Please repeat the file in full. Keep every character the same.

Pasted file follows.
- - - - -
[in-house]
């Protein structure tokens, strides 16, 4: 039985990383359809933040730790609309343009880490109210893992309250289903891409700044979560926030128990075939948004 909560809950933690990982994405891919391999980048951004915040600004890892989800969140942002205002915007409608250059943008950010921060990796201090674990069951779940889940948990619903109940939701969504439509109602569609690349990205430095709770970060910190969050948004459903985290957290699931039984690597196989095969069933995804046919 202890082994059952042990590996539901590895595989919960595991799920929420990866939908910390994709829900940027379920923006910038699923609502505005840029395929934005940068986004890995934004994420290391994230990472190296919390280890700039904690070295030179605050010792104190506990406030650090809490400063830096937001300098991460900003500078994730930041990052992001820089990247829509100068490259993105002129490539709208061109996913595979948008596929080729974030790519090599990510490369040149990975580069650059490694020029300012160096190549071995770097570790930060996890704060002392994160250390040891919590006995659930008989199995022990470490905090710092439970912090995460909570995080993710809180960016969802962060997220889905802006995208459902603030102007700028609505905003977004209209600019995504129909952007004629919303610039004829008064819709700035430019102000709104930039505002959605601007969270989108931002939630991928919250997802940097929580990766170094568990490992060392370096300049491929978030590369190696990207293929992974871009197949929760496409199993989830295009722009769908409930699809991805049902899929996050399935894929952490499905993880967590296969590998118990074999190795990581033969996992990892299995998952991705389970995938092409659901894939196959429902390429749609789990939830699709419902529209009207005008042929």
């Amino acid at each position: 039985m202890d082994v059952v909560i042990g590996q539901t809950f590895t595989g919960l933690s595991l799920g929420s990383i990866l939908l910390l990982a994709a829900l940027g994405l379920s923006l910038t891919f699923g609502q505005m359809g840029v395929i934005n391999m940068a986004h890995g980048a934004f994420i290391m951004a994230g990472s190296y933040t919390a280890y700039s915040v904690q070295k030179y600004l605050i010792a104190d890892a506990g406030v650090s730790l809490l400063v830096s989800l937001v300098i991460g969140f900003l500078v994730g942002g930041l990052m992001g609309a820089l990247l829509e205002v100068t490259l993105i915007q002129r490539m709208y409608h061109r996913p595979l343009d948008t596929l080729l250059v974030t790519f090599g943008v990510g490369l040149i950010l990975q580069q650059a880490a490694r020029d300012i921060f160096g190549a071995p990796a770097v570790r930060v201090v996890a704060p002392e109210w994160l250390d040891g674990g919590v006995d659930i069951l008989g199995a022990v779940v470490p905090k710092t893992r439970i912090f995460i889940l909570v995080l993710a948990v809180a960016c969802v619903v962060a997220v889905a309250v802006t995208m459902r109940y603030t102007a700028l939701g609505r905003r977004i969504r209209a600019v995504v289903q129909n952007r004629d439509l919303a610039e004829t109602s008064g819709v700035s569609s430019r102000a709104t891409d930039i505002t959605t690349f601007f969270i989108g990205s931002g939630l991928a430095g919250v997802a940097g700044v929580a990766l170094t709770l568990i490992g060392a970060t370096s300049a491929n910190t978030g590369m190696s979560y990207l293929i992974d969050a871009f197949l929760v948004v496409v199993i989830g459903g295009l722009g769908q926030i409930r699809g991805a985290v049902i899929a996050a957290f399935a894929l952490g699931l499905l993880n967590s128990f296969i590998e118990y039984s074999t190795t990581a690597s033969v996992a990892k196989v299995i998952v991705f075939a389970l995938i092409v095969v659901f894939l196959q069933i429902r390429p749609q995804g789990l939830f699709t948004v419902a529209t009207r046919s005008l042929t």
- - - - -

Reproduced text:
[in-house]
């Protein structure tokens, strides 16, 4: 039985990383359809933040730790609309343009880490109210893992309250289903891409700044979560926030128990075939948004 909560809950933690990982994405891919391999980048951004915040600004890892989800969140942002205002915007409608250059943008950010921060990796201090674990069951779940889940948990619903109940939701969504439509109602569609690349990205430095709770970060910190969050948004459903985290957290699931039984690597196989095969069933995804046919 202890082994059952042990590996539901590895595989919960595991799920929420990866939908910390994709829900940027379920923006910038699923609502505005840029395929934005940068986004890995934004994420290391994230990472190296919390280890700039904690070295030179605050010792104190506990406030650090809490400063830096937001300098991460900003500078994730930041990052992001820089990247829509100068490259993105002129490539709208061109996913595979948008596929080729974030790519090599990510490369040149990975580069650059490694020029300012160096190549071995770097570790930060996890704060002392994160250390040891919590006995659930008989199995022990470490905090710092439970912090995460909570995080993710809180960016969802962060997220889905802006995208459902603030102007700028609505905003977004209209600019995504129909952007004629919303610039004829008064819709700035430019102000709104930039505002959605601007969270989108931002939630991928919250997802940097929580990766170094568990490992060392370096300049491929978030590369190696990207293929992974871009197949929760496409199993989830295009722009769908409930699809991805049902899929996050399935894929952490499905993880967590296969590998118990074999190795990581033969996992990892299995998952991705389970995938092409659901894939196959429902390429749609789990939830699709419902529209009207005008042929």
């Amino acid at each position: 039985m202890d082994v059952v909560i042990g590996q539901t809950f590895t595989g919960l933690s595991l799920g929420s990383i990866l939908l910390l990982a994709a829900l940027g994405l379920s923006l910038t891919f699923g609502q505005m359809g840029v395929i934005n391999m940068a986004h890995g980048a934004f994420i290391m951004a994230g990472s190296y933040t919390a280890y700039s915040v904690q070295k030179y600004l605050i010792a104190d890892a506990g406030v650090s730790l809490l400063v830096s989800l937001v300098i991460g969140f900003l500078v994730g942002g930041l990052m992001g609309a820089l990247l829509e205002v100068t490259l993105i915007q002129r490539m709208y409608h061109r996913p595979l343009d948008t596929l080729l250059v974030t790519f090599g943008v990510g490369l040149i950010l990975q580069q650059a880490a490694r020029d300012i921060f160096g190549a071995p990796a770097v570790r930060v201090v996890a704060p002392e109210w994160l250390d040891g674990g919590v006995d659930i069951l008989g199995a022990v779940v470490p905090k710092t893992r439970i912090f995460i889940l909570v995080l993710a948990v809180a960016c969802v619903v962060a997220v889905a309250v802006t995208m459902r109940y603030t102007a700028l939701g609505r905003r977004i969504r209209a600019v995504v289903q129909n952007r004629d439509l919303a610039e004829t109602s008064g819709v700035s569609s430019r102000a709104t891409d930039i505002t959605t690349f601007f969270i989108g990205s931002g939630l991928a430095g919250v997802a940097g700044v929580a990766l170094t709770l568990i490992g060392a970060t370096s300049a491929n910190t978030g590369m190696s979560y990207l293929i992974d969050a871009f197949l929760v948004v496409v199993i989830g459903g295009l722009g769908q926030i409930r699809g991805a985290v049902i899929a996050a957290f399935a894929l952490g699931l499905l993880n967590s128990f296969i590998e118990y039984s074999t190795t990581a690597s033969v996992a990892k196989v299995i998952v991705f075939a389970l995938i092409v095969v659901f894939l196959q069933i429902r390429p749609q995804g789990l939830f699709t948004v419902a529209t009207r046919s005008l042929t």